Under employment law in the UK, employers are obligated to pay Statutory Sick Pay (SSP) to all employees who normally pay National Insurance contributions (NIC) and if they are sick for a period longer than 4 consecutive days but less than 28 weeks. The first three days of sickness are known as Waiting Days and are unpaid.
Subsequently, the Statutory Sick Pay is set at £92.05 per week and is paid by your employer, in the same way as your normal wages, but after deducting tax and National Insurance.
To qualify to receive Statutory Sick Pay (SSP), you must:
- be employed and have done some work for your employer;
- have been ill for at least 4 consecutive days (including non-working days);
- earn at least £116 per week on an average;
- inform your employer of your sickness within 7 days;
According to UK employment law, SSP is not paid to employees who are:
- paid less than the National Insurance Lower Earnings Limit;
- new employees who have not done any work for their employer under the contract of employment;
- have received the maximum amount of SSP (28 weeks);
- pregnant employees receiving Statutory Maternity Pay (SMP) or Maternity Allowance;
- employees who have received Social Security Benefits within the last 57 days;
- had Employment and Support Allowance (ESA) in the last 12 weeks;
- are pregnant, or who have their baby due in 4 weeks or less, or whose illness is pregnancy-related;
- in the armed forces;
- on strike;
- are in legal custody (either in prison or detained by the police);
- are an agricultural worker
You can still qualify for SSP if you have recently started your job and have not received 8 weeks’ pay yet.
Linked Periods of Sickness
If you have regular periods of sickness, together they may be counted as ‘linked’. To be linked, the periods must:
- each last 4 or more days;
- be 8 weeks or less apart;
You are not eligible if you have a continuous series of linked periods that exceed a period of 3 years.
If You’re Not Eligible or Your SSP Ends
If your employer informs that you are not entitled to sick pay, you should ask them to provide a written explanation of their reasons. They should give you this information on a form called Statutory Sick Pay And An Employee’s Claim For Benefit (SSP1).
They must also give this within 7 days of you taking leave due to sickness. You will need the SSP1 form to claim benefits later. Your employer must also give back any doctor’s notes that you gave them. Otherwise, you can:
Request A Written Statement
If your employer doesn’t give you the SSP1 form, you should ask them to provide a written statement explaining why you are not eligible to get Statutory Sick Pay. You may also give them a copy of the form to fill in.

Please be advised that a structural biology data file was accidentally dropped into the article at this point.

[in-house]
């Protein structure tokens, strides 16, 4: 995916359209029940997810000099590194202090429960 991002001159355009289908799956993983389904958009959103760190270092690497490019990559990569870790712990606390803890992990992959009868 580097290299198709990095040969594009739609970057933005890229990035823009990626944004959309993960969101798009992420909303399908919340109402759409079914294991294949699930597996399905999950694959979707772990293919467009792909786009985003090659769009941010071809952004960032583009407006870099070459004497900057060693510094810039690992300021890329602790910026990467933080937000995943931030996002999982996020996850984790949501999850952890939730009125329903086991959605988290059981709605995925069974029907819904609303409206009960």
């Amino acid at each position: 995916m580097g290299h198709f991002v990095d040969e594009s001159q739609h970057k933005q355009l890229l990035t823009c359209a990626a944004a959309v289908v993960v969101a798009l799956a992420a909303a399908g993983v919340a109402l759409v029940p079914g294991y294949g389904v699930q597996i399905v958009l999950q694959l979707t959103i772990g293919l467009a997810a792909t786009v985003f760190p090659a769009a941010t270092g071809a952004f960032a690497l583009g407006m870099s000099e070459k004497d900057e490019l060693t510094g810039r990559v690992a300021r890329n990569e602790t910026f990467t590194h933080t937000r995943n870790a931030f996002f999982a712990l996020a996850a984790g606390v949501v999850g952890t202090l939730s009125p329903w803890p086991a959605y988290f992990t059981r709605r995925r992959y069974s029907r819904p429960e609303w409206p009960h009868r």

According to employment law in the UK, If your employer doesn’t give you either the SSP1 form or a written statement, you need to contact the employees’ enquiry line of HMRC on 0300 200 3500.
They will ask your employer on your behalf, why they think you are not entitled to SSP. You will need to keep the following information ready when you talk to HMRC:
- your name, address and National Insurance number;
- your employer’s name and contact details;
- your payroll number;
- details of when you were off-work sick and your employer’s response when asked for sick pay;
- SSP1 form
Furthermore, you may be able to apply for Employment and Support Allowance (ESA), if you are not eligible for Statutory Sick Pay or your SSP is coming to an end or has ended. You can do this using SSP1 form, which your employer would have given you:
- within 7 days of you going off sick (in case you do not qualify for SSP);
- within 7 days of your SSP ending (if it ends unexpectedly);
- on or before the start of the 23rd week, (if your SSP is about to end before your sickness does).
Tom Street qualified in 2003 and had over 16 years experience in all areas of litigious law. He studied at the University of Manchester. He undertook his legal practice course at the College of Law in Guildford. He then, subsequently underwent his legal training specialising in employment law and litigation, at a firm in Chancery Lane, London.
Fully qualified, he moved to a niche litigation practice in the City of London.
In 2005, Tom set up his own legal practice, Tom Street & Co Solicitors and as part of this, in accordance with his strongly held objective to provide everyone with an easy pathway and readily available access to justice he established the online portals Do I Have A Case? and Tribunal Claim. These websites are trading names of Tom Street & Co Solicitors.